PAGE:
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Asthma trigger control

Article Translations: (Spanish)

What are triggers?

Triggers are things than can make your asthma worse. Know your triggers so you can stay away from them and prevent asthma flare-ups.

Triggers   What to do to avoid your triggers
Smoke: Smoke can make asthma worse
  • Do not allow smoking in your home or car. 
  • If you smoke, ask your provider for ways to help you quit. Call 1-800-Quit-Now (1-800-784-8669). 
Colds: Illnesses can trigger asthma. 
  • Wash your hands often. 
  • Keep your hands away from your face. 
  • Avoid contact with people who are sick. 
  • Get a flu shot every fall. 
Dustmites: These tiny bugs live in bedding and carpeting and are too small to be seen. 
  • Put a dust mite cover on your pillow and mattress. 
  • Wash sheets and blankets in hot water weekly. 
  • Wash stuffed animals frequently. 
  • Vacuum carpet weekly with a HEPA vacuum. 
Mold: Mold can grow in warm, humid areas. 
  • Clean moldy surfaces with hot soapy water. 
  • Fix leaking faucets and pipes. 
  • Use a dehumidifier in a damp basement. 
Animals: Some people are allergic to animals
  • Do not have pets in your home. 
  • If you can't keep the pet out of the home, then keep it out of the bedroom and keep the door closed.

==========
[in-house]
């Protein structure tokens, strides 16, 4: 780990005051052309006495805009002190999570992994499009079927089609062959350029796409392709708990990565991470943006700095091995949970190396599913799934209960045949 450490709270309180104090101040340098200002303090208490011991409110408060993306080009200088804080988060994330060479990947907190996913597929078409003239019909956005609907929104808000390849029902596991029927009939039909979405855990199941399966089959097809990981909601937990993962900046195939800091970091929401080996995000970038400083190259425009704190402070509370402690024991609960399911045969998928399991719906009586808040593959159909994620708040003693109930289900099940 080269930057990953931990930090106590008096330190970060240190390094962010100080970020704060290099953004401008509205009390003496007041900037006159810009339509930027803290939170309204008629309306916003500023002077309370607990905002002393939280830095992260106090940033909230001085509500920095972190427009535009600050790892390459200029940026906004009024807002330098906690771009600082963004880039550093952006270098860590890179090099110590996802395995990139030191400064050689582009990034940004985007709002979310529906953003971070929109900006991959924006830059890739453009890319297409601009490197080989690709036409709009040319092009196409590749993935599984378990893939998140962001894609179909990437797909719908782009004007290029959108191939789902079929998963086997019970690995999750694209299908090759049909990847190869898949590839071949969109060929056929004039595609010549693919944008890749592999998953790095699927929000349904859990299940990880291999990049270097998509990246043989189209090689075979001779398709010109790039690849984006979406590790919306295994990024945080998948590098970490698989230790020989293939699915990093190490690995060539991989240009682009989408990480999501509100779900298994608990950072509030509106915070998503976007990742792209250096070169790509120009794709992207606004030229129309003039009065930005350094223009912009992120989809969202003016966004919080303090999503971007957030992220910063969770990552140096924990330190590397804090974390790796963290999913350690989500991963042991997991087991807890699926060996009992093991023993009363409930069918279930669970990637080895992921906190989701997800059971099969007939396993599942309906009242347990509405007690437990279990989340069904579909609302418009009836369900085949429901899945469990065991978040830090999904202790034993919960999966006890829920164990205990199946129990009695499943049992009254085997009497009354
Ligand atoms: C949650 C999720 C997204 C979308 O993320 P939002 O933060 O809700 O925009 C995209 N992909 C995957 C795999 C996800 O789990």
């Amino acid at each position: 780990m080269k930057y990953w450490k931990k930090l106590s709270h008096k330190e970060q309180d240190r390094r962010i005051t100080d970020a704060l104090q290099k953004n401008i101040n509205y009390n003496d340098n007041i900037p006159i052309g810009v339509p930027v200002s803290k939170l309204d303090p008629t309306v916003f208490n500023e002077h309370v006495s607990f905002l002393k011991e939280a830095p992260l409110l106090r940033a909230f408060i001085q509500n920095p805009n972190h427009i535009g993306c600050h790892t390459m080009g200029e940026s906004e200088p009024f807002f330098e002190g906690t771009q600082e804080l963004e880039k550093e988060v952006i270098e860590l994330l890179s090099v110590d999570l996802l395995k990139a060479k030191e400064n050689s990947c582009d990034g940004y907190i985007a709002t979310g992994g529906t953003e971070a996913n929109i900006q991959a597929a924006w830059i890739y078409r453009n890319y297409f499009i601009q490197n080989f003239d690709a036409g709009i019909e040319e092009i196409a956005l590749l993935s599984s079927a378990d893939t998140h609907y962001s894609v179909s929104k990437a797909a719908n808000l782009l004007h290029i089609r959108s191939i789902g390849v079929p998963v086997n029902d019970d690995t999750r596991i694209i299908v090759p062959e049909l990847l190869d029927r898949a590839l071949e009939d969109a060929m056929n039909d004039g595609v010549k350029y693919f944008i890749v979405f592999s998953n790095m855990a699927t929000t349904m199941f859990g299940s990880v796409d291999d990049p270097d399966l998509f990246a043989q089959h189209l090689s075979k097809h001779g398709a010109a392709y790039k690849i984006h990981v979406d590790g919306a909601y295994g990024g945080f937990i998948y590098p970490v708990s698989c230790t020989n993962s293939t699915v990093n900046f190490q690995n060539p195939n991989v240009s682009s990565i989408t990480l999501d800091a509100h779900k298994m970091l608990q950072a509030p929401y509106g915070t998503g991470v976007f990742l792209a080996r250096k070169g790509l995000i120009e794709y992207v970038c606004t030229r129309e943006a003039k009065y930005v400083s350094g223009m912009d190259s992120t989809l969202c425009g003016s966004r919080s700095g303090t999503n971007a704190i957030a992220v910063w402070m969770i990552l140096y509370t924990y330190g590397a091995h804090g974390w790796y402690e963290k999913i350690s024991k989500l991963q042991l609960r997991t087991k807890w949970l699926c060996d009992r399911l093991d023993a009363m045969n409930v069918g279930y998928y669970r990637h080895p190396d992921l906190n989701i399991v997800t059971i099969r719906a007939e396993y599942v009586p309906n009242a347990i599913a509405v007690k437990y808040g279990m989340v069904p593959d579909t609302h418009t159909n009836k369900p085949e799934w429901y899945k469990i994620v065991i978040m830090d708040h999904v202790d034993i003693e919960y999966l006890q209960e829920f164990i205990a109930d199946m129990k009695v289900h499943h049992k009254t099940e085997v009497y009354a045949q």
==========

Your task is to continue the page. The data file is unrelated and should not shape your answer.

• Avoid contact with pets and wash your hands if you pet them. 
Cockroaches and mice: Some people are allergic to droppings from these pests. 
  • Do not leave food or garbage uncovered. 
  • Keep food out of the bedroom. 
  • Call an exterminator.
Exercise: Exercise can trigger asthma. Talk to your provider so you do not avoid exercise. 
  • Take your rescue inhaler before you exercise if directed by your provider. 
  • Warm up and cool down after exercise. 
  • Cover your nose and mouth with a scarf during cold weather. 
Pollen: Trees, grass and weeds can trigger asthma during the spring and during the fall. 
  • Keep your doors and windows shut during allergy season. 
  • Ask your provider about taking allergy medicine. 
Strong odors: These can irritate airways.  
  • Avoid strong odors, cleaning products, perfumes and hairsprays.

 

Questions?

Last Reviewed 7/2015 ©Copyright

This information is for general use only. For specific medical advice or questions, consult your health care provider.

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This page is not specific to your child, but provides general information on the topic above. If you have any questions, please call your clinic. For more reading material about this and other health topics, please call or visit Children's Family Resource Center library, or visit www.childrensmn.org/educationmaterials.

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